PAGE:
1971-1972: Canada admitted some 228 Tibetans. These refugees, along with their fellow countrymen, were fleeing their homeland after China occupied it in 1959.

1972-1973: Following Idi Amin’s expulsion of Ugandan Asians, 7,000 Ismaili Muslims fled and were brought to Canada.

1979: Iranian refugees fled Iran following the overthrow of the Shah and the imposition of an Islamic Fundamentalist regime.

1979 -1980: More than 60,000 Boat People found refuge in Canada after the Communist victory in the Vietnam War.

1980s: Khmer Cambodians, victims of the Communist regime and the aftershocks of Communist victory in the Vietnam War, fled to Canada.

1982: The Constitution of Canada was amended to entrench the Canadian Charter of Rights and Freedoms.

1986: The United Nations awarded Canada the Nansen Medal for its outstanding humanitarian tradition of settling refugees.

1990s: By the 1990s, asylum seekers came to Canada from all over the world, particularly Latin America, Eastern Europe and Africa.

1992: 5,000 Bosnian Muslims were admitted to Canada to escape the ethnic cleansing in the Yugoslav Civil War.

1999: Canada airlifted more than 5,000 Kosovars, most of whom were Muslim, to safety.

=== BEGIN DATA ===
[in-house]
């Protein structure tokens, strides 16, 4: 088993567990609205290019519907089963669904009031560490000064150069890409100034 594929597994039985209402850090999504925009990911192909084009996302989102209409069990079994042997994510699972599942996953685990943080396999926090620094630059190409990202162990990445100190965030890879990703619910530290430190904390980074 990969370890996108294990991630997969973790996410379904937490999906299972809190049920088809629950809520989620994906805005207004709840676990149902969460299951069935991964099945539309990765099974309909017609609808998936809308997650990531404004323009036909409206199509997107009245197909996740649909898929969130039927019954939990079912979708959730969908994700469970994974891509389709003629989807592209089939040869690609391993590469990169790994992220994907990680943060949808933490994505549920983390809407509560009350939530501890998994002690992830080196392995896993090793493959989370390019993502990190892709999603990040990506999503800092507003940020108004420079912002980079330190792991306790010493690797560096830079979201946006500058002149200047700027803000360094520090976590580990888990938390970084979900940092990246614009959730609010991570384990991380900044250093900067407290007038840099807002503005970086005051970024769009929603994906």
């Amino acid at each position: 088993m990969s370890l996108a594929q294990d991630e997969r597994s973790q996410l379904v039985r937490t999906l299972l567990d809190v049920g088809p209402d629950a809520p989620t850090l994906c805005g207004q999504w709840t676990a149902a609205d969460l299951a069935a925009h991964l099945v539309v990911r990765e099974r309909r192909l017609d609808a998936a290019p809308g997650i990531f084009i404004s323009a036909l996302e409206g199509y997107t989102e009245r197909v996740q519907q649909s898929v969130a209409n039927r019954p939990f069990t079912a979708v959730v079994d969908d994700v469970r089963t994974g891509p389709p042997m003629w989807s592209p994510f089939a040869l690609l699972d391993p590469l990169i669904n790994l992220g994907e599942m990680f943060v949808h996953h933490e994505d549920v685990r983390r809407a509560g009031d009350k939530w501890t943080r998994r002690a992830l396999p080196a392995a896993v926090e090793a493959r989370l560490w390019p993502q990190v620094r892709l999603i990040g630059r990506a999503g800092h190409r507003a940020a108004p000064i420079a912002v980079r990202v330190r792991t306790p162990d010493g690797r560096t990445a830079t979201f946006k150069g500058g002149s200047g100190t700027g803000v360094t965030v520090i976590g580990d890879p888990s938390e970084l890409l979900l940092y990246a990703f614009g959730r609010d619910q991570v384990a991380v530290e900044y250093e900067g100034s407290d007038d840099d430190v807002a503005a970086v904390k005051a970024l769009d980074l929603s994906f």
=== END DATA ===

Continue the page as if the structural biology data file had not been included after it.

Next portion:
2006: Canada resettled over 3,900 Karen refugees from refugee camps in Thailand.

2008: Canada began the process of resettling more than 5,000 Bhutanese refugees over five years.

2010: Refugees from more than 140 countries were either resettled or were granted asylum in Canada.

2011: Canada expands its refugee resettlement programs by 20% over three years.

Each year, Canada provides asylum to more than 10,000 persecuted persons and welcomes another 12,000 refugees from abroad.

If  you, your family or your community organization would like to sponsor a refugee, please visit cic.gc.ca for information.



History of Asylum Policies in Switzerland:

http://www.immigrantwomen.ch/PDF/HistoricalShiftsAsylumPoliciesinCH.pdf

In summary:

At 21%, Switzerland has one of the largest percentages of foreigners in the world.

At 1.4%, Switzerland has the lowest number of naturalizations.

Switzerland has a long humanitarian tradition as a place of refuge, dating back 400 years.

In the 16th century, thousands of French Protestants, persecuted for their religious beliefs, sought refuge in Swiss cities. Many of these people became members of Switzerland`s cultural, political, and entrepreneurial elite.  

The Swiss universities founded in the late 19th century benefited from the arrival of German intellectuals who fled home when the liberal revolution of 1848 failed. Industrialization in Switzerland began around 1850 and required foreign labor, both skilled and unskilled. The liberal immigration policies that prevailed in the pre-war period resulted in a rapid increase in the foreign population.

Before and during WWI, refugees were considered as worthy. In order to take care of war refugees, the Swiss government built internment camps for 26,000 people.